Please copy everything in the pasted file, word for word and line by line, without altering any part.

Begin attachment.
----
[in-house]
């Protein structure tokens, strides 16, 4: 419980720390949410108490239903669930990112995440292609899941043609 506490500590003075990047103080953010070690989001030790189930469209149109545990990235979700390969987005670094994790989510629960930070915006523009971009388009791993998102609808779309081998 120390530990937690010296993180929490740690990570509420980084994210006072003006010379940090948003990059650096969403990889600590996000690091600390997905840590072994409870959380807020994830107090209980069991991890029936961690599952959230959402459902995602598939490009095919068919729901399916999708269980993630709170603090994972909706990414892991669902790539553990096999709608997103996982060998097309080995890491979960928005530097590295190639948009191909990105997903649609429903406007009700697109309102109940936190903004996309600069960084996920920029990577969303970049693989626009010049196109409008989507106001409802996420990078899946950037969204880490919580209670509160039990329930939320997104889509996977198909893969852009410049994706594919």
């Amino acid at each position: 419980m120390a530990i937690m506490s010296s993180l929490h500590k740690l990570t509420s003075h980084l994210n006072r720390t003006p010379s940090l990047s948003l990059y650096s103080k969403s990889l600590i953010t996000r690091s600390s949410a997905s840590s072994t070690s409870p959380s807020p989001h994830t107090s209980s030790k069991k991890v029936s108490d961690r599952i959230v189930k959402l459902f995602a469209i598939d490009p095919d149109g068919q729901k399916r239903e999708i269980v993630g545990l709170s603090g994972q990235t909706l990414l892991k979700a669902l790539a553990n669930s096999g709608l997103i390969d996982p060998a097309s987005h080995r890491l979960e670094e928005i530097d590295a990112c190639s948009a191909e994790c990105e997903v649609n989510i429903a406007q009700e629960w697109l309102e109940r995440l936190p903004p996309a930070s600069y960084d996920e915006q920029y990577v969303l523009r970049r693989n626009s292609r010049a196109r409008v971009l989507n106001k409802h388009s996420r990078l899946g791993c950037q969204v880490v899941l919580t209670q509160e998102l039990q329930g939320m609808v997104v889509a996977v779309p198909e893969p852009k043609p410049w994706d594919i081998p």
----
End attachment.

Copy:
[in-house]
């Protein structure tokens, strides 16, 4: 419980720390949410108490239903669930990112995440292609899941043609 506490500590003075990047103080953010070690989001030790189930469209149109545990990235979700390969987005670094994790989510629960930070915006523009971009388009791993998102609808779309081998 120390530990937690010296993180929490740690990570509420980084994210006072003006010379940090948003990059650096969403990889600590996000690091600390997905840590072994409870959380807020994830107090209980069991991890029936961690599952959230959402459902995602598939490009095919068919729901399916999708269980993630709170603090994972909706990414892991669902790539553990096999709608997103996982060998097309080995890491979960928005530097590295190639948009191909990105997903649609429903406007009700697109309102109940936190903004996309600069960084996920920029990577969303970049693989626009010049196109409008989507106001409802996420990078899946950037969204880490919580209670509160039990329930939320997104889509996977198909893969852009410049994706594919």
């Amino acid at each position: 419980m120390a530990i937690m506490s010296s993180l929490h500590k740690l990570t509420s003075h980084l994210n006072r720390t003006p010379s940090l990047s948003l990059y650096s103080k969403s990889l600590i953010t996000r690091s600390s949410a997905s840590s072994t070690s409870p959380s807020p989001h994830t107090s209980s030790k069991k991890v029936s108490d961690r599952i959230v189930k959402l459902f995602a469209i598939d490009p095919d149109g068919q729901k399916r239903e999708i269980v993630g545990l709170s603090g994972q990235t909706l990414l892991k979700a669902l790539a553990n669930s096999g709608l997103i390969d996982p060998a097309s987005h080995r890491l979960e670094e928005i530097d590295a990112c190639s948009a191909e994790c990105e997903v649609n989510i429903a406007q009700e629960w697109l309102e109940r995440l936190p903004p996309a930070s600069y960084d996920e915006q920029y990577v969303l523009r970049r693989n626009s292609r010049a196109r409008v971009l989507n106001k409802h388009s996420r990078l899946g791993c950037q969204v880490v899941l919580t209670q509160e998102l039990q329930g939320m609808v997104v889509a996977v779309p198909e893969p852009k043609p410049w994706d594919i081998p």